Speaking of Amitava, we’ve now put up on PEN.org a great conversation between him and Ilija Trojanow, a brilliant writer and publisher who writes in German but who has lived all over. We’ve also put up a bit of Ilija’s novel about Richard Burton (pictured left) called The Collector of Worlds and newly translated by Will Hobson.
Ilija is uncommonly thoughtful in the way he approaches the lives he imagines, but that effort—giving fictional life to historical figures—seems to be on the rise. We have other examples in PEN America 8: Rodrigo Fresán depicting J.M. Barrie, for instance (with cameos by Bob Dylan and others); Italian guerilla novelists “Wu Ming” dreaming up intrigue in Rome in the 1950s (the central character in the piece we included is Cary Grant, shortly to become a spy).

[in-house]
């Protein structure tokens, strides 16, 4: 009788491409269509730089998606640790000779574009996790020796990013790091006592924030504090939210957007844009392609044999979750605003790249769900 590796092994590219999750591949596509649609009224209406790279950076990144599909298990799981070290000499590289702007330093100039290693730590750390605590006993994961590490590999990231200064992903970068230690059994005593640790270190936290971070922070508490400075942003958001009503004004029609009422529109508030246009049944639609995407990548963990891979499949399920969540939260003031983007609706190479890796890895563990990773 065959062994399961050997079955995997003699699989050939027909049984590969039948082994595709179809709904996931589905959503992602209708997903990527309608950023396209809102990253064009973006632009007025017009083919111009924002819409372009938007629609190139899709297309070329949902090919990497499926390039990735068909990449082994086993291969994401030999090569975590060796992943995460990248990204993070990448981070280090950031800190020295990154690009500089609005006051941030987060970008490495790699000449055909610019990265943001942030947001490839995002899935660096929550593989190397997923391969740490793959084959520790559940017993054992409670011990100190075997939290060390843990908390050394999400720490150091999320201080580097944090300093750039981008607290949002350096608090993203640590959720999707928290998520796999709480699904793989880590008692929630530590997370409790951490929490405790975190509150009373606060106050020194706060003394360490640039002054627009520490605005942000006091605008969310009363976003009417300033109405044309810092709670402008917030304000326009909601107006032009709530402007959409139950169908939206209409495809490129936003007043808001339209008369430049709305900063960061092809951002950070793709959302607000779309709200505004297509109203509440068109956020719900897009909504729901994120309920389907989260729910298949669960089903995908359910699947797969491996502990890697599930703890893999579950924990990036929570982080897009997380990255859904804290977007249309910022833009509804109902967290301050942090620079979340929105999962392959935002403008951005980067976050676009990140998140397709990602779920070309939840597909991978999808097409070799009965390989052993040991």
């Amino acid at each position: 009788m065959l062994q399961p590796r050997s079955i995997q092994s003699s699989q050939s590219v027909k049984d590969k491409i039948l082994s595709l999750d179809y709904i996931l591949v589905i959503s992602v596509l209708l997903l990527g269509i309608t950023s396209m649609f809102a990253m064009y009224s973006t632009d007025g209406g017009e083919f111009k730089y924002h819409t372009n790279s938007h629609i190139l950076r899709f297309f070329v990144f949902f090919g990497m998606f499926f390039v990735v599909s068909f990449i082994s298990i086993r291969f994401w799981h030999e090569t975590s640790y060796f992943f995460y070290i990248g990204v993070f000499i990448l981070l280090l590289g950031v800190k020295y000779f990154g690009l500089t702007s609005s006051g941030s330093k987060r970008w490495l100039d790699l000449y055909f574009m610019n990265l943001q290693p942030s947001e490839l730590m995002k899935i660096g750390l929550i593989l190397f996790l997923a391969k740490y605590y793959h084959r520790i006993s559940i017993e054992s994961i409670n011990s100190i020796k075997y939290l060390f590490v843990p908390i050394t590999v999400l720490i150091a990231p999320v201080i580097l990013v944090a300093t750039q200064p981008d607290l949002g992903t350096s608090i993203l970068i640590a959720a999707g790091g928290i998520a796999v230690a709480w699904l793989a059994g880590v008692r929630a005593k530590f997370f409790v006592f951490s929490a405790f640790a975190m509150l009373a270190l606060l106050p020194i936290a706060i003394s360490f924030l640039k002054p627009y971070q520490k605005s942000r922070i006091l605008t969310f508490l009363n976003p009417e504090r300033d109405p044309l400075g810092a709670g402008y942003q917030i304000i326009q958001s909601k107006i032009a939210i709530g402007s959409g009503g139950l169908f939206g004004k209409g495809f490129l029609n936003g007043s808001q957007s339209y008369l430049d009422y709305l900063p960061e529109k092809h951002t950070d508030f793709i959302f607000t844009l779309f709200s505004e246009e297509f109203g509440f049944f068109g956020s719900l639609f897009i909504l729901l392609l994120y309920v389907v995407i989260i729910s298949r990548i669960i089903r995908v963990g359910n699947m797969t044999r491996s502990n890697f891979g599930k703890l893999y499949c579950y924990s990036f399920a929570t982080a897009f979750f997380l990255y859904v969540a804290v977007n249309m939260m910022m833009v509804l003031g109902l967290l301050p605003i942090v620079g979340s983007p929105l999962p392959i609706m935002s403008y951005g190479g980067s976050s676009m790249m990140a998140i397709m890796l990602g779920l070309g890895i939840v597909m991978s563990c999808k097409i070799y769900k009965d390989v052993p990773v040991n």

No doubt our readers know of many other recent examples: Russell Banks, David Leavitt, Katharine Weber, Arthur Japin, Janna Levin, Edmund White—the list is long and distinguished. The alternate histories published recently by Philip Roth and Michael Chabon also warrant mentioning.
So is this a burgeoning phenomenon? Has historical fiction really become a larger part of the literary landscape over the last few years? And if so, why?
(See also: "Inventing the Past.")